Sex and Topographic Differences in Associations Between Large-Artery Wall Thickness and Coronary Risk Profile in a French Working Cohort: The AXA Study

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Abstract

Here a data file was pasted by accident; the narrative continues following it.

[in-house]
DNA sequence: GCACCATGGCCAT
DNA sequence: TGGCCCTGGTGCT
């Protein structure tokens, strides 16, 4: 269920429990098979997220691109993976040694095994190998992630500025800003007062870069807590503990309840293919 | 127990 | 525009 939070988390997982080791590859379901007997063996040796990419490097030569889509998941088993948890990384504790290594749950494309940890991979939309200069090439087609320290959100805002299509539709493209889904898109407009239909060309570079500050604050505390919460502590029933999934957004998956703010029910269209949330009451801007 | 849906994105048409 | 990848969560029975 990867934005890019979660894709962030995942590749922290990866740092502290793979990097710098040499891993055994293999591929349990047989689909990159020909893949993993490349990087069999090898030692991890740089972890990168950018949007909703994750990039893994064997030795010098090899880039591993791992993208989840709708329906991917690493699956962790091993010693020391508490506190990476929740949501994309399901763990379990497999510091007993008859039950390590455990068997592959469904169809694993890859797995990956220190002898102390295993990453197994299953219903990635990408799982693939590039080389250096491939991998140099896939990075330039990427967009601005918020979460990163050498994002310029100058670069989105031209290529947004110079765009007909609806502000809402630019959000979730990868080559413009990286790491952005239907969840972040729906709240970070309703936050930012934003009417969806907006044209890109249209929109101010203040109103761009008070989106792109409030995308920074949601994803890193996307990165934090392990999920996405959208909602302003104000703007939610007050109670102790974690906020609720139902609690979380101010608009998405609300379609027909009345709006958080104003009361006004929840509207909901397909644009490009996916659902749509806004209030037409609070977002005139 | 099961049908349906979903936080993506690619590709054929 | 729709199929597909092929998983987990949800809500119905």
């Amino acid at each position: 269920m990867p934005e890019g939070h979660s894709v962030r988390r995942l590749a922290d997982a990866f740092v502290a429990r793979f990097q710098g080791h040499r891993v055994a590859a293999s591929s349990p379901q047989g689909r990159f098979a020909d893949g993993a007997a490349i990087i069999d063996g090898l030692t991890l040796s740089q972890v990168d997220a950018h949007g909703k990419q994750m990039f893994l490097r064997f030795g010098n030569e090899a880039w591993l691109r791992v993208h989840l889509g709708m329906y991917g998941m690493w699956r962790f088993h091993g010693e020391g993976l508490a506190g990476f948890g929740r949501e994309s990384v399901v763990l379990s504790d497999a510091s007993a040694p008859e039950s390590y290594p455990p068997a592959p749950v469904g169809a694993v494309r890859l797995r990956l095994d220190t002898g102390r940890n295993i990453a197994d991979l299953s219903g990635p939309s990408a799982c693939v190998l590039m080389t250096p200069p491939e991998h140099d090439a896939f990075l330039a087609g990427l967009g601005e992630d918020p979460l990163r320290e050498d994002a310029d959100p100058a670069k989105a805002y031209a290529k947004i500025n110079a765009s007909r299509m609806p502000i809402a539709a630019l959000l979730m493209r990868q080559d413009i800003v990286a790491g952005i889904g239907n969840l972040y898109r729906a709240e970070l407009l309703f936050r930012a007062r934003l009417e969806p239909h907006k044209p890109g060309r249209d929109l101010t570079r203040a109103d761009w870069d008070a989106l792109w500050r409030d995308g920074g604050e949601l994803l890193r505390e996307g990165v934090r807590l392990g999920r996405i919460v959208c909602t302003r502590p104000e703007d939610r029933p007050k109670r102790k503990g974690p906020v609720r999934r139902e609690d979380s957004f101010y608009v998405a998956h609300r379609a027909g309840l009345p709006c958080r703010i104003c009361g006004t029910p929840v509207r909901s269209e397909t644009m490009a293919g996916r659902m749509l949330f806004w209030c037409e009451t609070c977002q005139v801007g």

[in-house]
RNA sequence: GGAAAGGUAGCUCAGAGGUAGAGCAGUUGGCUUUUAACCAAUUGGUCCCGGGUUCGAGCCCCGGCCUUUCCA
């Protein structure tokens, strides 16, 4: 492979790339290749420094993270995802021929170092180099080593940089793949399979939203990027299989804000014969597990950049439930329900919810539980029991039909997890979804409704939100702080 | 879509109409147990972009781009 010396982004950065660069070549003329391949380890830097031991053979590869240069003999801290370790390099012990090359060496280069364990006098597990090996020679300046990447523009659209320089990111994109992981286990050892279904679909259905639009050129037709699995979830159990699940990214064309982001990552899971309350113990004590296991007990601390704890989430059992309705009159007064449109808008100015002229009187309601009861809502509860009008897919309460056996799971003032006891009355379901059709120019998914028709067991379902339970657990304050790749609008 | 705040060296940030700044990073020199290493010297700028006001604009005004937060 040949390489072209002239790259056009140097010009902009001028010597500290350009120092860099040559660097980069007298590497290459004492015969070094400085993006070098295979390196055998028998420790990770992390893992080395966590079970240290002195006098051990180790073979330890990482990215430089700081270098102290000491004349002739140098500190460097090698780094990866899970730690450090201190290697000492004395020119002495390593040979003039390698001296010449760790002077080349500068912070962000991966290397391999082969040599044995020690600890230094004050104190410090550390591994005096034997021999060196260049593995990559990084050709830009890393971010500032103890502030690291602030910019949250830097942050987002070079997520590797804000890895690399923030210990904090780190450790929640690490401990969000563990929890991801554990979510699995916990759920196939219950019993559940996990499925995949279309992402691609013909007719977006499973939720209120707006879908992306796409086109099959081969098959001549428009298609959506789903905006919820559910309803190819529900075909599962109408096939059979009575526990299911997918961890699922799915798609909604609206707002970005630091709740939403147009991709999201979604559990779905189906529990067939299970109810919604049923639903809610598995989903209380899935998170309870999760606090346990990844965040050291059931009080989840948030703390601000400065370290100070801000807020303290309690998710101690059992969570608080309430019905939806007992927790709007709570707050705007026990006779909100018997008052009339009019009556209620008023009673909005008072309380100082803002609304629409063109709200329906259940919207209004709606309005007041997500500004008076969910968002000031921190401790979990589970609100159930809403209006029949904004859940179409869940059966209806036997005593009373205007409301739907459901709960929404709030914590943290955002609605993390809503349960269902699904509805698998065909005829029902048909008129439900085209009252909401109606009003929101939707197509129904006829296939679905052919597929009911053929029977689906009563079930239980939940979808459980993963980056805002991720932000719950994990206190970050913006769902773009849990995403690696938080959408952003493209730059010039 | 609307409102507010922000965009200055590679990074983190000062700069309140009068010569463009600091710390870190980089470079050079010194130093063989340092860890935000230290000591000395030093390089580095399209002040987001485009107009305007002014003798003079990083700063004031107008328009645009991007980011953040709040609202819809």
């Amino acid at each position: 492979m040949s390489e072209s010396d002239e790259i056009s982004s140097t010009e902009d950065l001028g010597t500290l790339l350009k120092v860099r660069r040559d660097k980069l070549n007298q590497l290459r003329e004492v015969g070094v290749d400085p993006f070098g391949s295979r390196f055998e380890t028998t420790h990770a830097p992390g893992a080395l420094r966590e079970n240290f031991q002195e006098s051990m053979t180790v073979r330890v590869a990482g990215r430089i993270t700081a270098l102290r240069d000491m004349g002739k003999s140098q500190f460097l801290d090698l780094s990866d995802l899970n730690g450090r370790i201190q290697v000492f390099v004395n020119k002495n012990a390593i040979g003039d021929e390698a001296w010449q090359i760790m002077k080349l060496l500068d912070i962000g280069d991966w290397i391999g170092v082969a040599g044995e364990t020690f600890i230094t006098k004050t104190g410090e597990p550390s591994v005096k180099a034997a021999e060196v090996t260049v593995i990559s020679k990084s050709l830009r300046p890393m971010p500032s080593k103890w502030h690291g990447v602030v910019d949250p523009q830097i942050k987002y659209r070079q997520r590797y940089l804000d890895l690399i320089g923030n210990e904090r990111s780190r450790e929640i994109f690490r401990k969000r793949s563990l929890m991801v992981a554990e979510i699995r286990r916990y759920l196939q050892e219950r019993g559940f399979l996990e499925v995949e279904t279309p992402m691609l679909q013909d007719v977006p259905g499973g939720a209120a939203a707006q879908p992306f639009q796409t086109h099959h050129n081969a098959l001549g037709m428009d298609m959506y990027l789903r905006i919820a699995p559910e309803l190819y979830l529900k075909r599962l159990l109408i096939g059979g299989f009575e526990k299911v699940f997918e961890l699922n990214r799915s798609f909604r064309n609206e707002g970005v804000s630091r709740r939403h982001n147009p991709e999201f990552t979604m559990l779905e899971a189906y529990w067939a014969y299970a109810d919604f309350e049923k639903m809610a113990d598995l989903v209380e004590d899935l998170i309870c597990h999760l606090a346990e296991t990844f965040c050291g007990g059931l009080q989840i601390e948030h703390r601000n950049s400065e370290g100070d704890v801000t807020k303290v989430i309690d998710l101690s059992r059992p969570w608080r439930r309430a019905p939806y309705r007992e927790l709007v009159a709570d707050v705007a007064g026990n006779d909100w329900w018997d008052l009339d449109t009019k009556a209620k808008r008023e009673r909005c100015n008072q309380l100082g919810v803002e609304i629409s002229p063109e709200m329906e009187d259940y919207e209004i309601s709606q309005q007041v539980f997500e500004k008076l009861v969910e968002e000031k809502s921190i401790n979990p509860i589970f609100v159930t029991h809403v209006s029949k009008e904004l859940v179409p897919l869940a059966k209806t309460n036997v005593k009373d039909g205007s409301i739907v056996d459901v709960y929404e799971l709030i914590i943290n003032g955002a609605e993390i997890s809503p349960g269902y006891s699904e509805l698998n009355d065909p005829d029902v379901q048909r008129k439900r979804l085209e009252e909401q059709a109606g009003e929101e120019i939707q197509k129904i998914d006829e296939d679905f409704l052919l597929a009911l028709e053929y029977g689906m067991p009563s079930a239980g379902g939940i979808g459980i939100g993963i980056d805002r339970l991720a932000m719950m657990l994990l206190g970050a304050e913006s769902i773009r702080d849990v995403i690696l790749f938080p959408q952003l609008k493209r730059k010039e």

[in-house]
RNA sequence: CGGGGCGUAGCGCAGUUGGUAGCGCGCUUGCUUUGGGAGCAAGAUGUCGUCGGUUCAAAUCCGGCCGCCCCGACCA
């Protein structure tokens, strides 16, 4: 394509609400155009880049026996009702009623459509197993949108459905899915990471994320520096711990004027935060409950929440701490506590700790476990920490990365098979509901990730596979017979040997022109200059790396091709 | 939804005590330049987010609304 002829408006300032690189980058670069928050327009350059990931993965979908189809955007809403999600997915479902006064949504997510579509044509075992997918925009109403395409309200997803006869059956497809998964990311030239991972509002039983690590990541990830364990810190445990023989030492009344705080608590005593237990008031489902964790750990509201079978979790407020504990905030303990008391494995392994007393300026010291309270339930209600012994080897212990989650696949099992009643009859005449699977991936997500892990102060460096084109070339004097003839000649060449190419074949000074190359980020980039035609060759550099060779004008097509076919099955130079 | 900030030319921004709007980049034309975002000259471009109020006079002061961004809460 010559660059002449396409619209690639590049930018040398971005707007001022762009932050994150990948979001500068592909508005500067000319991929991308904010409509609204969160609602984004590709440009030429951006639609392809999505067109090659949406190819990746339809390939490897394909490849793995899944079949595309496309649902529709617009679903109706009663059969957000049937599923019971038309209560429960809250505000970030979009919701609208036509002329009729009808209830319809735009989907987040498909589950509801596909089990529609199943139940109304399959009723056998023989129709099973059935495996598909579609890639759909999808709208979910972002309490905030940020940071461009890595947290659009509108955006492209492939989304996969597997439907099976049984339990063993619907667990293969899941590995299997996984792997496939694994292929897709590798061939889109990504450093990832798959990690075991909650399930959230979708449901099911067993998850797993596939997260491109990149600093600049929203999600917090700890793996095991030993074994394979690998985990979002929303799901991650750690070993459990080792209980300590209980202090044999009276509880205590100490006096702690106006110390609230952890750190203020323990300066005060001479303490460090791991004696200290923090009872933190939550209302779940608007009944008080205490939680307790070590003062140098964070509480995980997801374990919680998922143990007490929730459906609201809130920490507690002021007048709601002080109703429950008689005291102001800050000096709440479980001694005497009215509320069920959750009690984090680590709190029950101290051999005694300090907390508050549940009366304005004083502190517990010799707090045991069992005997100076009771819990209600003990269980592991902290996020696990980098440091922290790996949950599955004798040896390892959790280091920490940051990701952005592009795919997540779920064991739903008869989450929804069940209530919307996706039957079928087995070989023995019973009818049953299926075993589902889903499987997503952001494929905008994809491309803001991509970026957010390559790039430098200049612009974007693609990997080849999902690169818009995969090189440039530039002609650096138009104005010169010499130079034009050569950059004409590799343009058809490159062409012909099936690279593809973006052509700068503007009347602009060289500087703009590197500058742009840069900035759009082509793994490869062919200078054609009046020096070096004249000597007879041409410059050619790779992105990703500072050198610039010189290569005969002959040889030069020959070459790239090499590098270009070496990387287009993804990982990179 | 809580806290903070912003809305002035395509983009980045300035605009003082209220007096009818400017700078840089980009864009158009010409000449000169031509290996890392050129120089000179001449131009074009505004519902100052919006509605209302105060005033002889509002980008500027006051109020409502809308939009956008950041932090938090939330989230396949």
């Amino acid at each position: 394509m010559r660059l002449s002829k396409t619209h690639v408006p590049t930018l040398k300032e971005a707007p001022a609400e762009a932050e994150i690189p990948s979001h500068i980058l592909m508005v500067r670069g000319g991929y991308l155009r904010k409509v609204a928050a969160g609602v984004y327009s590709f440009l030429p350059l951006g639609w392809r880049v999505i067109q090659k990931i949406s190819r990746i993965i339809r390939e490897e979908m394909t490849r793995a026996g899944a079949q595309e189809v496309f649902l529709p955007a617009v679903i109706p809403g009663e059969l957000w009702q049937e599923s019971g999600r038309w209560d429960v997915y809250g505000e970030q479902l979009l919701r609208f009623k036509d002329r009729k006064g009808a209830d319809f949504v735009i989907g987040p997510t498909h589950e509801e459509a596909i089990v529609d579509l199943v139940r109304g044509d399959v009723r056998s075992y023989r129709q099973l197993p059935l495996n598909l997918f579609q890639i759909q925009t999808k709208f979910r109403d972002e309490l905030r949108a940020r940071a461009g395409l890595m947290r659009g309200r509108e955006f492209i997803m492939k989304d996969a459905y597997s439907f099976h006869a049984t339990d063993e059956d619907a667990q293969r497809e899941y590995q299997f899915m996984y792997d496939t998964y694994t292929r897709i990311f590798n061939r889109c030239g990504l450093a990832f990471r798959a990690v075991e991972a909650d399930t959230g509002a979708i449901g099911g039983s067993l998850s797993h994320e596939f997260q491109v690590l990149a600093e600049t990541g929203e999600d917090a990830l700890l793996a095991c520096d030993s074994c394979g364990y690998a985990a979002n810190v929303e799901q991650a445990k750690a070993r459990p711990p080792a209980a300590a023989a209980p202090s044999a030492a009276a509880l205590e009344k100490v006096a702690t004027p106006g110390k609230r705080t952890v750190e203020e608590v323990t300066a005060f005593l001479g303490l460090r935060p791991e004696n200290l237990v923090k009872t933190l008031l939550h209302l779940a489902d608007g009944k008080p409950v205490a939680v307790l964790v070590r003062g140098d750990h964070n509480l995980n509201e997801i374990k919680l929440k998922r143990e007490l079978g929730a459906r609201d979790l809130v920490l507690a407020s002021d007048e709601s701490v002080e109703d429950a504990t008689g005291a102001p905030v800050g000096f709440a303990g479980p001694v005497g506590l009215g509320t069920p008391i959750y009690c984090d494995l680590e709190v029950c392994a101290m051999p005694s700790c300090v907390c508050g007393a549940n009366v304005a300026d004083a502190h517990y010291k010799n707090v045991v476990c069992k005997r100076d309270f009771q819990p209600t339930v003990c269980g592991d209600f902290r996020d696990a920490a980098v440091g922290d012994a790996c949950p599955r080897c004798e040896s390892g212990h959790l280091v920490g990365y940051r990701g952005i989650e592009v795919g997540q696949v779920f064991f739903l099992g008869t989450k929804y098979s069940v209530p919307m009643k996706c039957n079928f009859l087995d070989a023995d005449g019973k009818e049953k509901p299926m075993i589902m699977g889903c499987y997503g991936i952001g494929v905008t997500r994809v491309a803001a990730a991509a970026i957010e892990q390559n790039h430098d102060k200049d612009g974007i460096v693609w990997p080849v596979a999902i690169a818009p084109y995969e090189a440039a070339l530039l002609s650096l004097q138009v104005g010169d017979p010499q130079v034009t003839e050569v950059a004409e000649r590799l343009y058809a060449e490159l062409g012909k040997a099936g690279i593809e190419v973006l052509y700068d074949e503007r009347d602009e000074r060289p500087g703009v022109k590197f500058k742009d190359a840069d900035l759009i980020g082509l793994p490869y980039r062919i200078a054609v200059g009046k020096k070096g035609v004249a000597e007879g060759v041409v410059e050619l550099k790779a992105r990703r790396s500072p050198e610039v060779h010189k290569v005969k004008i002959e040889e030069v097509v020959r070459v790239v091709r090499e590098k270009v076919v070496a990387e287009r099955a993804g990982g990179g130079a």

Previous reports have investigated associations between carotid intima-media thickness (IMT) and cardiovascular risk factors. Our objective was to investigate this question in greater depth by measuring both femoral and carotid IMT in relation to sex and multifactorial coronary risk. We investigated carotid and femoral artery IMT by using ultrasonography in 326 men and 462 women, 17 to 65 years old. We also evaluated body mass index, blood pressure, blood lipids, glucose, smoking, and Framingham coronary risk. In both vessels, IMT was lower in women than in men. Significant relations between carotid and femoral IMT existed with age and most risk factors in both sexes. After adjustment for age, carotid IMT was related to risk factors in both sexes except for diastolic blood pressure, HDL cholesterol, and smoking in women, whereas femoral IMT was related to triglycerides and smoking in both sexes, systolic blood pressure and blood glucose in men, and total and HDL cholesterol in women. Significant unadjusted and age-adjusted relations of Framingham risk existed with carotid and femoral IMT in both sexes, but slopes of these relations were greater (1) before than after age adjustment, (2) in men than in women at both sites, except the femoral artery after age adjustment, and (3) at the carotid than at the femoral site in both sexes before age adjustment. Carotid IMT in men appears to be a more powerful predictor than it is in women and femoral IMT in both sexes in reflecting multifactorial coronary risk burden, but these differences are partly conditional on age. (Arterioscler Thromb Vasc Biol. 1998;18:584-590.)

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